Hello friends! Whew, a lot happening this month! We got a little off track with our schedule, but are hoping to be posting regularly again soon. Since we haven’t had new tips for you so far this month, we thought we’d focus on something a lot of readers ask us about: sponsorships! If you’re new to blogging or blogging professionally, you might be excited to get a jump on the whole sponsorship thing. But there are a few reasons you might not want to dive in, just yet:
1. You’re blog doesn’t get traffic. This may be obvious to some but many new bloggers don’t know this, so don’t sweat it if it’s news to you. Sponsors want to work with blogs that have readers because they can use their audience to advertise their product or service. It doesn’t make a lot of sense to launch partnerships the second you start a blog, unless you already have some relationship worked out (such as an agreement to cross-promote and grow together). If you’re looking for compensation, your time would be better spent building a following through quality content than looking for sponsors.
2. You’re not tracking your traffic. Wait, how do you know if your blog is getting traffic? If you’re not tracking views, you need to set up Google Analytics (here’s an easy tutorial) to see where you’re at. There are very rare times a potential sponsor is not going to ask about your views or followers, and that’s if a) it’s super obvious you do have amazing views (such as having a huge social media following) or b) they don’t actually want to pay, they just want to send you free product or collaborate in a non-paid way. (In which case, they’re not really sponsoring you at all.)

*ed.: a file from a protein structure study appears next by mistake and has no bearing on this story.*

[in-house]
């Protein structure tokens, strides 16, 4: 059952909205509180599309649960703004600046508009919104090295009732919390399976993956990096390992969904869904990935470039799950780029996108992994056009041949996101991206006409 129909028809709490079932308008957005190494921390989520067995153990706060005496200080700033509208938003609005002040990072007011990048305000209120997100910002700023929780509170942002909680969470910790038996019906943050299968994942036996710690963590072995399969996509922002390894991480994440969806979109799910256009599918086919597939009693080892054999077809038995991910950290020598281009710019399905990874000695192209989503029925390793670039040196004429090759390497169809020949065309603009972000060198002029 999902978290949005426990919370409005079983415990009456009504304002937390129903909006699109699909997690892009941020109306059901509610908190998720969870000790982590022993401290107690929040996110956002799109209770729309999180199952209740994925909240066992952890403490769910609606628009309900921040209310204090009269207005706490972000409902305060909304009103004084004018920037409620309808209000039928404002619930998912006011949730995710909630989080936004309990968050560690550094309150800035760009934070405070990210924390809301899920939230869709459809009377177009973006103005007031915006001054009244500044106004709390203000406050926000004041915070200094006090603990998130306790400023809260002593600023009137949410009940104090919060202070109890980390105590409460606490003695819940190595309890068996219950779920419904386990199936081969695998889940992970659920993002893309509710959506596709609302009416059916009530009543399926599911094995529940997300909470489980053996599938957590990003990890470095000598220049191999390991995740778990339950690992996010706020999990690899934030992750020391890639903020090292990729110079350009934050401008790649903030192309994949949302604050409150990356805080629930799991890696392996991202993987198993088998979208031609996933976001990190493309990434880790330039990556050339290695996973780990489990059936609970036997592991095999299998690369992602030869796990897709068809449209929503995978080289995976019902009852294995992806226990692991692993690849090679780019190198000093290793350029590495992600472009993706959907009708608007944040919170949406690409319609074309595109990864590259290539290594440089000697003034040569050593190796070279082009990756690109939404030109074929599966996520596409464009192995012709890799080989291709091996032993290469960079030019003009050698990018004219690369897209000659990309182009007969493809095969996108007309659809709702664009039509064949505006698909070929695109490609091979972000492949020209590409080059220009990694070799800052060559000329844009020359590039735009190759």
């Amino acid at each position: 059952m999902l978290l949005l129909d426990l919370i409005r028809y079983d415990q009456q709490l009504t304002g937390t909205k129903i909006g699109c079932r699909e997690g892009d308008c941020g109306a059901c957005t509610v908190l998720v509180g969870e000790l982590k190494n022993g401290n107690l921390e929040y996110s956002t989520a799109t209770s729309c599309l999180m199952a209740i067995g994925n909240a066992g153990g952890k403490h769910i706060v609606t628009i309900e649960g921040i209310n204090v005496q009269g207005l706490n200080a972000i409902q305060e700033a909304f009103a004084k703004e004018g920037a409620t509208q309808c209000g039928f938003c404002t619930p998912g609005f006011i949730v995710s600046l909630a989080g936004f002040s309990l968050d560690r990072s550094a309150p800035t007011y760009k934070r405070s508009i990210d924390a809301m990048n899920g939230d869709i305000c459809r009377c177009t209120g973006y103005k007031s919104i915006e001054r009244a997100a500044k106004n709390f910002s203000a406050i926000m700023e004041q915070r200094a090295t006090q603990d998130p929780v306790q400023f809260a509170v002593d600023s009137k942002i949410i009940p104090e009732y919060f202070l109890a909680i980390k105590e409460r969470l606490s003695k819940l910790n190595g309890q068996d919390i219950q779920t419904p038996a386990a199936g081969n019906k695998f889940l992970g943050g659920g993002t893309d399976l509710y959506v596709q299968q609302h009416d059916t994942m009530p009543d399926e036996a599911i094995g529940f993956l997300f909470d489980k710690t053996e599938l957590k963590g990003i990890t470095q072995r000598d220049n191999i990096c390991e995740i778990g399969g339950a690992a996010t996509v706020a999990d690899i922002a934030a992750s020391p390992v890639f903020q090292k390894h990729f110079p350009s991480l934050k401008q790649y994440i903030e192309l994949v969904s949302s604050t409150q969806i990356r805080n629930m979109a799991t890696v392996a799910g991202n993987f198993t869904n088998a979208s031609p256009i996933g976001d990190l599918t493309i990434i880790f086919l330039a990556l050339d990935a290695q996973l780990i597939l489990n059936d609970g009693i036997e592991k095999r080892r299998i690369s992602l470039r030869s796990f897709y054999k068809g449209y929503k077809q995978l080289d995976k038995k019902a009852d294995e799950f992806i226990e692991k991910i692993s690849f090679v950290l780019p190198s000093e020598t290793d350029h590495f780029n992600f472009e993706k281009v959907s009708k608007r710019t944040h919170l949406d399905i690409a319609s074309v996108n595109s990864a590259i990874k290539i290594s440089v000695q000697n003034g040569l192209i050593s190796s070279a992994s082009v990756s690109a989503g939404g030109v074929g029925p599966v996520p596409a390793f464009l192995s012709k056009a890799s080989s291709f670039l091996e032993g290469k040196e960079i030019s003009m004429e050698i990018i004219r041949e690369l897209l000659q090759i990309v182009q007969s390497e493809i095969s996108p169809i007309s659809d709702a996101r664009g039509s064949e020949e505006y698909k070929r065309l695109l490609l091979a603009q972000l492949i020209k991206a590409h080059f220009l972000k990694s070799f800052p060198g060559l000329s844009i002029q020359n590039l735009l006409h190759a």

3. You don’t know how to interpret this data. Once you start tracking views, it will take a bit to understand things like referrals, behavior, bounce rate, unique visitors and more. Make sure you know how to interpret your data beyond just simple pageviews. This is helpful because there are a lot of different things advertisers take into account. For example, perhaps you don’t have as many pageviews as bloggers in your niche, but the viewers you do have stay on your site for a long time, and spend time engaging with your content. That might be more valuable than the views.
4. You don’t have a media kit. Our media kit has been a work in progress from the second we started it, and we didn’t create one until over a year into TBM. So don’t stress if this isn’t on your radar! However, if you’re making the transition to a for-profit blog, you’ll want to have this handy when advertisers email you. And if you plan to pitch to sponsors yourself, this will show how prepared you are to create a partnership that both parties will benefit from.
5. You don’t like reading sponsored posts on other blogs. Lastly, the great struggle in blogging is that we ourselves want to make money, yet we kinda hate when other bloggers are using our views to earn a living. A little hypocritical, right? If, as a reader, you can’t stand seeing sponsored posts on your fave blogs, you might want to find another way to bring in income. Otherwise you’re just turning around and doing the same thing to your readers. You can also learn from other blogs: think of partnerships you’ve benefited from as a follower, and use those as examples for your own strategy. And use the ones you don’t like to remind you what to steer clear of (like salesy language or irrelevant promotions!).
Don’t worry if you haven’t figured it all out just yet. There’s definitely a lot of research that goes into making money blogging, but getting fully prepared will have a huge impact on the income you make and quality of your partnerships.
What blogging questions do you have for us lately? Let us know so we can help!